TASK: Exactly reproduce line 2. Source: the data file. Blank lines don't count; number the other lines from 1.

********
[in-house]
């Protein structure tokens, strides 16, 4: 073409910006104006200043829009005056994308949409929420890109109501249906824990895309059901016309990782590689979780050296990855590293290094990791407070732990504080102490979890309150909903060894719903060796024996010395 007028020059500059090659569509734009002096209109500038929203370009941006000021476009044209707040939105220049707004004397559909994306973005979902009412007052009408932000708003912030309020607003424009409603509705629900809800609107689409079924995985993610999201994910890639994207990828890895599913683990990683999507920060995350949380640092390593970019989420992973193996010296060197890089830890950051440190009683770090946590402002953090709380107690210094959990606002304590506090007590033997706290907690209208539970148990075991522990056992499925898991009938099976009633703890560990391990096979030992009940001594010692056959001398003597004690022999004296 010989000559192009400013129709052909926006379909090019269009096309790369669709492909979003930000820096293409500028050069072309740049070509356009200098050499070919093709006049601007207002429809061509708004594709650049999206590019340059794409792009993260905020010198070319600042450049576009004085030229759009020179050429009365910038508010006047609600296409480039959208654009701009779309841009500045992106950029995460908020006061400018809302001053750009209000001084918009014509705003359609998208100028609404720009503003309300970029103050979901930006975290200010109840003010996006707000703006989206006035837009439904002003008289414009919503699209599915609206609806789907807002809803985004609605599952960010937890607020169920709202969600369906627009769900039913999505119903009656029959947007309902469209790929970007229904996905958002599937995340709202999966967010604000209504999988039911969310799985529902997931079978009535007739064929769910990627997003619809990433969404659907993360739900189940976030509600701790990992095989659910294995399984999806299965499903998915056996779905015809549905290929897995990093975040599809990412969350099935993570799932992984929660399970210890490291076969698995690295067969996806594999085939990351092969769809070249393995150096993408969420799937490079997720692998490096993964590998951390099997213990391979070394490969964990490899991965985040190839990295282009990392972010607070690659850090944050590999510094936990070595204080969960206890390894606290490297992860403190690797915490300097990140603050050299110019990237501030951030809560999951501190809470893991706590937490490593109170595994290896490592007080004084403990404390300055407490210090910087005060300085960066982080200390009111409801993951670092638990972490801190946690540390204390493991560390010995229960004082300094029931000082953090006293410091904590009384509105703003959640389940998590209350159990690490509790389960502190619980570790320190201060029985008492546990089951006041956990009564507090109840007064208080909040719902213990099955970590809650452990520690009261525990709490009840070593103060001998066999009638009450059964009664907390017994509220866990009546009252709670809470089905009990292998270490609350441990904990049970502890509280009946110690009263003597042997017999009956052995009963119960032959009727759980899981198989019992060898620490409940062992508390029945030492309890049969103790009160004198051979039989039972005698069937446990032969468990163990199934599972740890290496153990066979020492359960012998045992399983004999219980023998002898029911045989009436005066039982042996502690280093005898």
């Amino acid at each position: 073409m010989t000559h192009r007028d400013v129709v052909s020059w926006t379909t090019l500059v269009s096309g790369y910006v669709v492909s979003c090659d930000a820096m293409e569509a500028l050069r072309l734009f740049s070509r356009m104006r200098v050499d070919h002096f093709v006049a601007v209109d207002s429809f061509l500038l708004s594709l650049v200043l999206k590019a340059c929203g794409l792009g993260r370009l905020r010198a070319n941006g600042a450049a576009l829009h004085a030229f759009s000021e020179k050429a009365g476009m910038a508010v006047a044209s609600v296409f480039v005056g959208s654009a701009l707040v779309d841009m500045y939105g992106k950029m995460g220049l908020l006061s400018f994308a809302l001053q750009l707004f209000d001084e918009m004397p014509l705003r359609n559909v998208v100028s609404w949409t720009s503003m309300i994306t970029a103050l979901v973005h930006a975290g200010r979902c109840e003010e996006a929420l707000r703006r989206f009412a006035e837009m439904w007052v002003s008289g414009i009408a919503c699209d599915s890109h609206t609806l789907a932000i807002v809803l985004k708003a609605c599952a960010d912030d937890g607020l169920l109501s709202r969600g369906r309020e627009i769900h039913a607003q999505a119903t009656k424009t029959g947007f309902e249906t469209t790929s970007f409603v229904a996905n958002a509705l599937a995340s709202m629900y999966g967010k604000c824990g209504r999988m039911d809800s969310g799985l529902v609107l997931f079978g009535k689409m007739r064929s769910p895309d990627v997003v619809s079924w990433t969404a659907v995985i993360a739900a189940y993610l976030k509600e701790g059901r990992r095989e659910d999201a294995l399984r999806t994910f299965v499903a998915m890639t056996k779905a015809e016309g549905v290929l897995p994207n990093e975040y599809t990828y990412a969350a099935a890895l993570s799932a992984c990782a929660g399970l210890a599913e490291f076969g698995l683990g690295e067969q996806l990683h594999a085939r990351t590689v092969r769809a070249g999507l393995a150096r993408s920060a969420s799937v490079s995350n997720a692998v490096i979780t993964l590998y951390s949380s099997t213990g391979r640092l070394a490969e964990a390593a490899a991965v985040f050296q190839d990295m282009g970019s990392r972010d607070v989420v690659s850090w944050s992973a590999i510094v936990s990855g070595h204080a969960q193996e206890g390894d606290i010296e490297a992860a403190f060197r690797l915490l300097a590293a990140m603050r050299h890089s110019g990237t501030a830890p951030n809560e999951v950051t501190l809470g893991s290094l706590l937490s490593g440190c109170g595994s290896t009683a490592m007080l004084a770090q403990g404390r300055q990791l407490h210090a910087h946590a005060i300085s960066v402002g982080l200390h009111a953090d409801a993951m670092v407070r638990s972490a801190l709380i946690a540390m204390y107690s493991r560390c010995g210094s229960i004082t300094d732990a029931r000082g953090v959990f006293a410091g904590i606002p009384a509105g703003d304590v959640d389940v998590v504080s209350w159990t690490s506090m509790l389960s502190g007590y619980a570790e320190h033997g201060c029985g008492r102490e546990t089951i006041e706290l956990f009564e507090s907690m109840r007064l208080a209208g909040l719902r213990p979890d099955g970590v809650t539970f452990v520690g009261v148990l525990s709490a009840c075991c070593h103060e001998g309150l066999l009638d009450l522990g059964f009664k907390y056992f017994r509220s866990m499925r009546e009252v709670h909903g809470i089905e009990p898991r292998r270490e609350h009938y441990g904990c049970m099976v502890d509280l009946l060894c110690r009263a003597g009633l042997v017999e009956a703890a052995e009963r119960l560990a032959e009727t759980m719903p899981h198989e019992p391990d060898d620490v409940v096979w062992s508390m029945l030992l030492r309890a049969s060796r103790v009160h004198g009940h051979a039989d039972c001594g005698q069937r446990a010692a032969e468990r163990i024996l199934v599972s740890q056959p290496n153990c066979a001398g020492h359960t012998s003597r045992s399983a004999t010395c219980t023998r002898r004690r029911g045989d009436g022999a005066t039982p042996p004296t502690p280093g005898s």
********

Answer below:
């Protein structure tokens, strides 16, 4: 073409910006104006200043829009005056994308949409929420890109109501249906824990895309059901016309990782590689979780050296990855590293290094990791407070732990504080102490979890309150909903060894719903060796024996010395 007028020059500059090659569509734009002096209109500038929203370009941006000021476009044209707040939105220049707004004397559909994306973005979902009412007052009408932000708003912030309020607003424009409603509705629900809800609107689409079924995985993610999201994910890639994207990828890895599913683990990683999507920060995350949380640092390593970019989420992973193996010296060197890089830890950051440190009683770090946590402002953090709380107690210094959990606002304590506090007590033997706290907690209208539970148990075991522990056992499925898991009938099976009633703890560990391990096979030992009940001594010692056959001398003597004690022999004296 010989000559192009400013129709052909926006379909090019269009096309790369669709492909979003930000820096293409500028050069072309740049070509356009200098050499070919093709006049601007207002429809061509708004594709650049999206590019340059794409792009993260905020010198070319600042450049576009004085030229759009020179050429009365910038508010006047609600296409480039959208654009701009779309841009500045992106950029995460908020006061400018809302001053750009209000001084918009014509705003359609998208100028609404720009503003309300970029103050979901930006975290200010109840003010996006707000703006989206006035837009439904002003008289414009919503699209599915609206609806789907807002809803985004609605599952960010937890607020169920709202969600369906627009769900039913999505119903009656029959947007309902469209790929970007229904996905958002599937995340709202999966967010604000209504999988039911969310799985529902997931079978009535007739064929769910990627997003619809990433969404659907993360739900189940976030509600701790990992095989659910294995399984999806299965499903998915056996779905015809549905290929897995990093975040599809990412969350099935993570799932992984929660399970210890490291076969698995690295067969996806594999085939990351092969769809070249393995150096993408969420799937490079997720692998490096993964590998951390099997213990391979070394490969964990490899991965985040190839990295282009990392972010607070690659850090944050590999510094936990070595204080969960206890390894606290490297992860403190690797915490300097990140603050050299110019990237501030951030809560999951501190809470893991706590937490490593109170595994290896490592007080004084403990404390300055407490210090910087005060300085960066982080200390009111409801993951670092638990972490801190946690540390204390493991560390010995229960004082300094029931000082953090006293410091904590009384509105703003959640389940998590209350159990690490509790389960502190619980570790320190201060029985008492546990089951006041956990009564507090109840007064208080909040719902213990099955970590809650452990520690009261525990709490009840070593103060001998066999009638009450059964009664907390017994509220866990009546009252709670809470089905009990292998270490609350441990904990049970502890509280009946110690009263003597042997017999009956052995009963119960032959009727759980899981198989019992060898620490409940062992508390029945030492309890049969103790009160004198051979039989039972005698069937446990032969468990163990199934599972740890290496153990066979020492359960012998045992399983004999219980023998002898029911045989009436005066039982042996502690280093005898």